Cosplay to me is a big creative outlet, I’ve always been into craft and art, I even went to college and University doing Art and Graphic Courses. it’s a great outlet and keeps your mind off things you just don’t really want to think about. It gets my mind thinking and the creative juices flowing. And at the end of the day you have something to be proud of and say “hey I made this” Nothing feels better. After taking time out of Cosplay because of life I am so eager to get back in explore areas I’ve only touched on before and create something I am so passionate and excited about. That feeling is really something I can not describe, it’s an experience, one everyone should give a go no matter their skill level.
Why do you enjoy entering masquerades?
I do, and I don’t. To me it is a double edge sword. After nearly fainting twice backstage I still do it when I get a chance. I get stage freight mostly because I feel there are thousands of eyes judging me, when really they aren’t, there’s only 1 or 2 people who really don’t matter. I love it because it is an experience, and I get to have fun in character on stage, something I would never get a change of doing elsewhere, there is such an adrenaline rush when you first step out into the light that I can’t really explain, you have to experience it.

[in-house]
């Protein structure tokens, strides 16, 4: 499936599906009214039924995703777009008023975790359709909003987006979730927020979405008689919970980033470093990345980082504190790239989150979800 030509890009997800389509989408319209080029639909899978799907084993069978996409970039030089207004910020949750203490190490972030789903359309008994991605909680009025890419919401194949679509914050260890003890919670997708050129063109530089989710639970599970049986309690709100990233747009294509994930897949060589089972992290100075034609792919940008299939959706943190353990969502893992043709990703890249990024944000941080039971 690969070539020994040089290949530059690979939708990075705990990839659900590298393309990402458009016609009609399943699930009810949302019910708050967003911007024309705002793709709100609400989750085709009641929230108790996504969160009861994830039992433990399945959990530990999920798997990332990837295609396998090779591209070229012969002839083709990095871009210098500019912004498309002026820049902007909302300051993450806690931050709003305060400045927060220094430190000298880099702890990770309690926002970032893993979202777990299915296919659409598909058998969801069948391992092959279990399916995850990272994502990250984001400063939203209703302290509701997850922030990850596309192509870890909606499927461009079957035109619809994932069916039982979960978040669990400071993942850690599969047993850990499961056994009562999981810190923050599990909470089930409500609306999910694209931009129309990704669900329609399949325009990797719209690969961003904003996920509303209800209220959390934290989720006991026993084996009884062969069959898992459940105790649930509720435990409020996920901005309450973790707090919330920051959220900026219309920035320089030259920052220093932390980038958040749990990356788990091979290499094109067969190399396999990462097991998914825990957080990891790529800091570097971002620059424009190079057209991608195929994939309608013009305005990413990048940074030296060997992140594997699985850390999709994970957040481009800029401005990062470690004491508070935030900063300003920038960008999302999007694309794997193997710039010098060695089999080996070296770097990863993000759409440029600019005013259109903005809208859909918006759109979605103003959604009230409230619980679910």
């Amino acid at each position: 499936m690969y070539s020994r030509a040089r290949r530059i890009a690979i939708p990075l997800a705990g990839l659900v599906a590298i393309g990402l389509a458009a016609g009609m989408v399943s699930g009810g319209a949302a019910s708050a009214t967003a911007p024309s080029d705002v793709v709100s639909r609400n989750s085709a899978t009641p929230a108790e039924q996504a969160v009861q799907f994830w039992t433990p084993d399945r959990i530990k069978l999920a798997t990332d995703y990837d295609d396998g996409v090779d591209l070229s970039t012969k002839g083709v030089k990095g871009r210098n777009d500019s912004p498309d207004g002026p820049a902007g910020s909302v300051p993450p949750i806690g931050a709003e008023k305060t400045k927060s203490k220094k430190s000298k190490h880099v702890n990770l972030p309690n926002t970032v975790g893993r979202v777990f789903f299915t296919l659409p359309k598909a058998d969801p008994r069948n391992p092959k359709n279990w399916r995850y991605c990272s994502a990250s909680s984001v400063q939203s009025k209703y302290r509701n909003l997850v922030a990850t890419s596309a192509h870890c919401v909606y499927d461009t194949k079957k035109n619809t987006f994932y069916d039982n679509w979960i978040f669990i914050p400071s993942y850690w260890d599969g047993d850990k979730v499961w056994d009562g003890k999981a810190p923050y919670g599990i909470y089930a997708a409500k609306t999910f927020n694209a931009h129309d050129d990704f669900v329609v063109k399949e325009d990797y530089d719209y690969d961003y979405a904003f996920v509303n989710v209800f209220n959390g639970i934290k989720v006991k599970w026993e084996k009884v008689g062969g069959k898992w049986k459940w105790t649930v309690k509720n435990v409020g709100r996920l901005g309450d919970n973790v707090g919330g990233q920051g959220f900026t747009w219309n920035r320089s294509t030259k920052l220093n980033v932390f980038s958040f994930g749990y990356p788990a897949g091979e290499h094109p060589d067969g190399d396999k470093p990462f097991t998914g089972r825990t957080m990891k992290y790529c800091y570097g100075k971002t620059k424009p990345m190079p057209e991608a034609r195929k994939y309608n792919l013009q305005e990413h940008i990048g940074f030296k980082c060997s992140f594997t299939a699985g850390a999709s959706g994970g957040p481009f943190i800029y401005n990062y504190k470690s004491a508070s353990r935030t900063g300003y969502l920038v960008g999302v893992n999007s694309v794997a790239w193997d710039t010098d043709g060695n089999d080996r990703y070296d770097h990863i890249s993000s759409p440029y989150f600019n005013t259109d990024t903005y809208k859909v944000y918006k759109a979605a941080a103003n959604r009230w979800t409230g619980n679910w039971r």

I have had bad feedback from my Sylvari, Posts again on the internet “eww whats that big fat pink thing” “urgh that didn’t deserve to win” and “HAHAHA! FAT CONDOM!” It crushed me. My friends spent weeks picking me up after I found out, but I remembered there are millions of people in the world, and some just are cruel, the ones that matter when it comes to the Masquerade, are myself, my friends and the Judges, nothing more. Anyone can hide behind a screen and say nasty things, but I don’t know who they are, they don’t know who I am, and they’re judging me on my personal looks not my costume, not who I am and not how much work I put into my cosplay. It doesn’t matter where you go in the world, there will always be someone like that. So you ignore that and press on with the good and the constructive.
If we dream of making cosplay a true, free art of expression, if we’re going to make cosplay a safe space, ANY (and I really do mean any) kind of cosplay needs to go back to being okay again without quick cast judgements made. In certain circumstances I agree various ‘types’ of cosplay need to have rules and boundaries – BUT we shouldn’t rule out anything entirely. – Luna, Fantail Cosplay
Why not go give Fantail’s work some loving?
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Or maybe you want to read some more cosplay goodness? Check out cosplay is not consent!